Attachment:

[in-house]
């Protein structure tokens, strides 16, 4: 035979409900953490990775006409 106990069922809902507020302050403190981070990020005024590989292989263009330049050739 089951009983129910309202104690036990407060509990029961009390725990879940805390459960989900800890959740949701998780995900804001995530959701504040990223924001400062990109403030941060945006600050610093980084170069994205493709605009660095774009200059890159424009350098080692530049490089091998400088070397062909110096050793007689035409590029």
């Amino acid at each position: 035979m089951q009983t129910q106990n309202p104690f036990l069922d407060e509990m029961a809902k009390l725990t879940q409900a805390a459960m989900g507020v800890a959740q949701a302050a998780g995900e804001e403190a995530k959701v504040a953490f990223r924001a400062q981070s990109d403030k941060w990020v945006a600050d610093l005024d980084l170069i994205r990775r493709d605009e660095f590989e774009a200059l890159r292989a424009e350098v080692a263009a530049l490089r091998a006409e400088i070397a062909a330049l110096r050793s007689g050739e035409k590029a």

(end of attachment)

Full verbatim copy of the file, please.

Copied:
[in-house]
């Protein structure tokens, strides 16, 4: 035979409900953490990775006409 106990069922809902507020302050403190981070990020005024590989292989263009330049050739 089951009983129910309202104690036990407060509990029961009390725990879940805390459960989900800890959740949701998780995900804001995530959701504040990223924001400062990109403030941060945006600050610093980084170069994205493709605009660095774009200059890159424009350098080692530049490089091998400088070397062909110096050793007689035409590029």
């Amino acid at each position: 035979m089951q009983t129910q106990n309202p104690f036990l069922d407060e509990m029961a809902k009390l725990t879940q409900a805390a459960m989900g507020v800890a959740q949701a302050a998780g995900e804001e403190a995530k959701v504040a953490f990223r924001a400062q981070s990109d403030k941060w990020v945006a600050d610093l005024d980084l170069i994205r990775r493709d605009e660095f590989e774009a200059l890159r292989a424009e350098v080692a263009a530049l490089r091998a006409e400088i070397a062909a330049l110096r050793s007689g050739e035409k590029a």